These are the pressing issues that will be keeping the C-suite up at night.
2019 will be a challenging year for CXOs irrespective of the functions they head. As enterprises seek to stay competitive in a global environment that is experiencing a slowdown, budgets are shrinking. CXOs will be under pressure to deliver more with lesser resources, financial or human capital. Disruption will be one the biggest challenges for traditional businesses to grapple with. Here is what we think will be some of the biggest hurdles CXOs will have to overcome.
CEOs: While growth continues to be a priority, they will have to orchestrate an organisation-wide cultural change
Growth and profitability will remain a priority for CEOs as that’s what investors will demand. But sustaining both in a market characterised by disruption is not easy. Competitive edge in the digital era is defined by an enterprise’s ability to think out-of-the-box and innovate. Innovation in the digital age will require traditional businesses to bring about a cultural change within the organisation and play by the new rules. This can happen only when the CEO has the vision to take his team along on the transformation journey and the will to turn legacy on its head.
CFO: Digital transformation costs and measuring TCO and ROI can be tricky
The CFO’s role is the toughest as organisations embark on a digital transformation journey. Embracing concepts like cloud can reduce Capex and Opex may sound better on paper. But the long term costs involved in moving to the cloud and embracing other digital technologies could adversely impact balance sheets, if not analysed properly right at the beginning of the transformation journey. As enterprises are experimenting with new technology cost overruns are normal. The CFO will have to run a fine toothcomb through every project that comes with various cost implications.
CIO: Managing the nuts and bolts of transformation while ushering in change
It’s the CIO’s discretion that will drive the digital transformation strategy. He/she will have to carefully look into issues like scalability, manageability and costs, while deciding on the most viable transformation roadmap for the enterprise. CIOs will have to take a call on what workloads are better off on the cloud and what should stay on premise. Depending on the industry vertical, regulatory compliances could present their own challenges and IT will have to work around them. New privacy laws will only complicate things further.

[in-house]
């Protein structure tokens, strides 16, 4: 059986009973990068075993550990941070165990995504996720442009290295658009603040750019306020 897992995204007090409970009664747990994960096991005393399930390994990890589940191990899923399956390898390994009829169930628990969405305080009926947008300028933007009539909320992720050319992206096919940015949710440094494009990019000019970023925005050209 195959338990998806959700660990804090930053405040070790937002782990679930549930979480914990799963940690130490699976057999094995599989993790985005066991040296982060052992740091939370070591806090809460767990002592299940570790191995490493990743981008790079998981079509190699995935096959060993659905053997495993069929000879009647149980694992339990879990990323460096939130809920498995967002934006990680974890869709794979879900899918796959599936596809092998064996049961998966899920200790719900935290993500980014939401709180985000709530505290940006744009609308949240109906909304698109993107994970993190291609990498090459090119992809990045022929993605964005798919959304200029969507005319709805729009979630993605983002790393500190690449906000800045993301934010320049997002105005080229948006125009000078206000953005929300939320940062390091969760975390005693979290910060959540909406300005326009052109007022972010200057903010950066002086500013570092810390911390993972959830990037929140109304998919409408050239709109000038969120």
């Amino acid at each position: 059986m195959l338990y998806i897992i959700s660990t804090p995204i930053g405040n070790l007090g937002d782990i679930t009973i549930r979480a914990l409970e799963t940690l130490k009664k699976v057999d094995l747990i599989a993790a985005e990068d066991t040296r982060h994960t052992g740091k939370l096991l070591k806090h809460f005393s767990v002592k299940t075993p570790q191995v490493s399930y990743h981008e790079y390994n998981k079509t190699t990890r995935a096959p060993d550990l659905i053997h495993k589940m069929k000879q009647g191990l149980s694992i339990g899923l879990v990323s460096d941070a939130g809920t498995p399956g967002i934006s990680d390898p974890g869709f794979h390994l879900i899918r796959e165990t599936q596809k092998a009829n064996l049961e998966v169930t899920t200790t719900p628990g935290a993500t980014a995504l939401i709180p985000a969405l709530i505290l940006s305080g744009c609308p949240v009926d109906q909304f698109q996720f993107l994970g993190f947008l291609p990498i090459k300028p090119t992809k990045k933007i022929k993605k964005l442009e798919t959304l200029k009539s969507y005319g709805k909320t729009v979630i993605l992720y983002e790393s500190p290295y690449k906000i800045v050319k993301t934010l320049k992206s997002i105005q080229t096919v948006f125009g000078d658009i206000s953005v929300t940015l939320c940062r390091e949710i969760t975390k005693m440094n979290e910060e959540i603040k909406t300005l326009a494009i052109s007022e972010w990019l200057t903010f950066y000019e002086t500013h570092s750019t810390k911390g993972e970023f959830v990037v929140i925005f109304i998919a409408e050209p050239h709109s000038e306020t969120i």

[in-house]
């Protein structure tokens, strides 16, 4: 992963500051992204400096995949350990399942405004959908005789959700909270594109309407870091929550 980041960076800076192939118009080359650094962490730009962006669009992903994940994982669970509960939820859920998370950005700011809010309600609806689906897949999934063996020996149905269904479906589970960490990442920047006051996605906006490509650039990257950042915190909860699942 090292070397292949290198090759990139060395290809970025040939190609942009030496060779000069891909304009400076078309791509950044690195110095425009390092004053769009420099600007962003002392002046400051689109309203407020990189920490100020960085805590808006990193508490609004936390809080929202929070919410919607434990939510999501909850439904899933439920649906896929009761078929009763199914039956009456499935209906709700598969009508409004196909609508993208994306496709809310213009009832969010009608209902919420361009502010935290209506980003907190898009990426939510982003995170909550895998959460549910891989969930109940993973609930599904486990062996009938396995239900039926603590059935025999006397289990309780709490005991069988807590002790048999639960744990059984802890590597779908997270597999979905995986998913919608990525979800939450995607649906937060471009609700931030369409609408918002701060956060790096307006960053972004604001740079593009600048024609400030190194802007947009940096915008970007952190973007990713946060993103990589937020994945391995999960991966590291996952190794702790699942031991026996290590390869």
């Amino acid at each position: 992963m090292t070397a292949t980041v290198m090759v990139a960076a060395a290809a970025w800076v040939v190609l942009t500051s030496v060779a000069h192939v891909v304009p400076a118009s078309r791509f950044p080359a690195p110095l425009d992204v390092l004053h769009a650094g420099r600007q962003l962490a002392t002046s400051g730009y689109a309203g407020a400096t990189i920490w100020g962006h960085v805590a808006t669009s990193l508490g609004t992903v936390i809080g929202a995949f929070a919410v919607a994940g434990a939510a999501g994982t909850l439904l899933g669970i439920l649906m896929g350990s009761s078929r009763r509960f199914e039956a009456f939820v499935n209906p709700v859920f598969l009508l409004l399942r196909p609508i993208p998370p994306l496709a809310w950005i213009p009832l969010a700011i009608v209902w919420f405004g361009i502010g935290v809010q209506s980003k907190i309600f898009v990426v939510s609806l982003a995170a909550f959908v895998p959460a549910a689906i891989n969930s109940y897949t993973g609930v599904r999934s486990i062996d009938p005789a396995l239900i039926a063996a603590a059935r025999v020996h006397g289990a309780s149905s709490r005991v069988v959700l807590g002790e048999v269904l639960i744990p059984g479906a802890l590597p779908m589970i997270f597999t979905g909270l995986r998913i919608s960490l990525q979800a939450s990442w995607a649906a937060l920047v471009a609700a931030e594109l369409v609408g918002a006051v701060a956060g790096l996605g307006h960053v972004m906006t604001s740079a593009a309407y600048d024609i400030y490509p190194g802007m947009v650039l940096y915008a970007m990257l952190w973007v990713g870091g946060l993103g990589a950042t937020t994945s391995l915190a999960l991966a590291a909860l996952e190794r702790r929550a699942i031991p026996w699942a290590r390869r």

CMO: It’ll be harder to justify returns on marketing investments in the digital age
Marketing in the good old days of print and television used to be a bit like astrology. Newspapers and magazines would come to you with circulation or viewership figures audited by established auditors. The Internet changed the game as it is possible for marketers today to track who viewed their ad or content and for just how long. Lead generation also seems to have become simpler in a digital environment. But due to the clutter that exists, in terms of potential channels to reach out to specific target audiences and a tsunami of content that competing enterprises churn out, marketers have do that extra bit to stand out and be noticed. CMOs will be busy trying to figure out how to generate compelling content that gets their products or services noticed and in figuring out the best channels to engage their audiences.
CISO: Fathoming a complex threat landscape and taking proactive measures
The threat landscape is getting murkier as cyber criminals are targeting endpoints, the most vulnerable extensions of an enterprise considering that enterprises are increasingly adopting mobility. In addition to malware, Advanced Persistent Threats (APT) are targeting enterprises for sensitive data. Attacks are getting more sophisticated than ever and CISOs have to be on their toes to take protective measures. Deploying new technologies like IoT, AI and machine learning will come with their own risks and CISOs have the most unenviable job in the enterprise.
CHRO: Quality talent will be scarce and will attract top dollar
Digital transformation and new technology adoption means acquiring new talent. India still doesn’t have a huge pool of talent when you are looking at areas like AI, machine learning, deep learning and Natural Language Processing. Top talent in these areas don’t come cheap. CHROs will have a tough time meeting their targets.